posted by Jaltcoh at 12:18 PM on April 24, 2008


Have you tried practicing on different instruments, like a steel-string or an electric?

An electric guitar is definitely a cool idea, going back to what I said about narrow-necked / strings-close-to-fret-board guitars being easier (in my experience) to play. Also it's remarkably entertaining to turn up the fuzz and make a cool rocky noise even when you're not very good at all. But maybe that's not the genre/sound you're after, which is understandable, and it's a bit more of a financial outlay.
posted by so_necessary at 12:55 PM on April 24, 2008


I know how you feel. I picked up a guitar a few months ago and really, really hate changing between chords. If someone says to me, "Play an A chord!" I can play an A chord, but if they then say, "Play and A chord then a C!" they will have enough time to boil an egg between the chords.

That said, I really love playing the 12 bar blues. I can just play the backing bits over and over again and am perfectly happy to do so. It makes me wonder if I should have picked up the bass instead of the electric guitar, but I'm holding out until I get a few lessons under my belt before looking in to that. I figure once whatever needs to click about solos in certain keys clicks, I'll have even more fun.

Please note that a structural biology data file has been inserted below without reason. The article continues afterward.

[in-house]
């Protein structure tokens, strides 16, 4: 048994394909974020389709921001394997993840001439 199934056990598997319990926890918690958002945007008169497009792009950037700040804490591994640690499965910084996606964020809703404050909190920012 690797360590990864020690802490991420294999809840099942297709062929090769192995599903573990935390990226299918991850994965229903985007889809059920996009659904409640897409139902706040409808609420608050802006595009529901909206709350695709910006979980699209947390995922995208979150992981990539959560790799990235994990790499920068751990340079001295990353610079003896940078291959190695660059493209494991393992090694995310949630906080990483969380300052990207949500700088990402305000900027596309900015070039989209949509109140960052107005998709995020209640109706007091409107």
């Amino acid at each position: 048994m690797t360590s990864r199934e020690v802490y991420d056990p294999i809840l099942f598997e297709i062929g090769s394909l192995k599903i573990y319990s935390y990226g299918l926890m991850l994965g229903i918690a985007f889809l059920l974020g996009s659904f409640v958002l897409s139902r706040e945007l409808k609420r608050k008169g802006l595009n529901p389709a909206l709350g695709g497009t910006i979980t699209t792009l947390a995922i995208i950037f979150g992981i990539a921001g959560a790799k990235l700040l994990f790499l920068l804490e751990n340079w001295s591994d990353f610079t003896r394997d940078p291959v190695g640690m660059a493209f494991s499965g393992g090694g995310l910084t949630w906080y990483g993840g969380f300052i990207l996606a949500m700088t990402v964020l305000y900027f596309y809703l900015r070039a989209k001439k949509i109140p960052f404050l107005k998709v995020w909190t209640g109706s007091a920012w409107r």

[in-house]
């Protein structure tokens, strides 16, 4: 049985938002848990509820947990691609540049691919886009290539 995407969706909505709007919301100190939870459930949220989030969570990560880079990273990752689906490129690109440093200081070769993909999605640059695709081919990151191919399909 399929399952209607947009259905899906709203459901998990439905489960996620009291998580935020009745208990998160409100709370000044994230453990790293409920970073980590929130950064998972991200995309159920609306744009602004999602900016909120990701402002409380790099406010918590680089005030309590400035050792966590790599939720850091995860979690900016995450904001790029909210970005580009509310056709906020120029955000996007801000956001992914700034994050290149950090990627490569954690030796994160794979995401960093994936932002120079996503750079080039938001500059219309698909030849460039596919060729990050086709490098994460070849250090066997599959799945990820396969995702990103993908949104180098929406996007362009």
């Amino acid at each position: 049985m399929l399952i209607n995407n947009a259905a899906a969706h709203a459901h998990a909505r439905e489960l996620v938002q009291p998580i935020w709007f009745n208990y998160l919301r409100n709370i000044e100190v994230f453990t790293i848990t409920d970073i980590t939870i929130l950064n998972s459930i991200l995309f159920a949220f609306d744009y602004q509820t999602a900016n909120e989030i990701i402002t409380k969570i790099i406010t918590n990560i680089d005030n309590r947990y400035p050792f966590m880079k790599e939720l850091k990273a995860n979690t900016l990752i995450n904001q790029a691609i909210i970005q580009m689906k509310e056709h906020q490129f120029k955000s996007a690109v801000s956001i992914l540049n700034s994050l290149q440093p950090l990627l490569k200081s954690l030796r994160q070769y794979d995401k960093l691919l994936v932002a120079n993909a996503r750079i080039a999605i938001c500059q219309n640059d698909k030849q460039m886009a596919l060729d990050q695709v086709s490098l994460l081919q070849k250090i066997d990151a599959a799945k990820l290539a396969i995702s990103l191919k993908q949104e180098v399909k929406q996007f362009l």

One thing that works for me when learning new skills is to walk away for a bit when I get frustrated and come back when I'm in a better mood. This is how I've improved on Rock Band drums and passed songs that made me want to stab a stick through the TV. Forcing yourself to focus on the stuff you dread does not a fun experience make.
posted by robocop is bleeding at 1:02 PM on April 24, 2008


Maybe it's the guitar: I'd try a steel-string acoustic guitar with some fairly light gage strings. Nylon strings and the wide neck of a classical guitar can add to the difficulty. The same is true of trying to play a steel-string acoustic with old, heavy gage strings and/or really high action. Have you played other guitars? Have you found any that are easier for you to play (i.e. that fit your hands better).

Maybe it's your teacher: Even if your teacher is good for other people, he might not be good for you. Have you ever had another teacher? Have you tried any instructional books/videos on your own? It might be that your teacher's teaching style and your learning style are not matching up.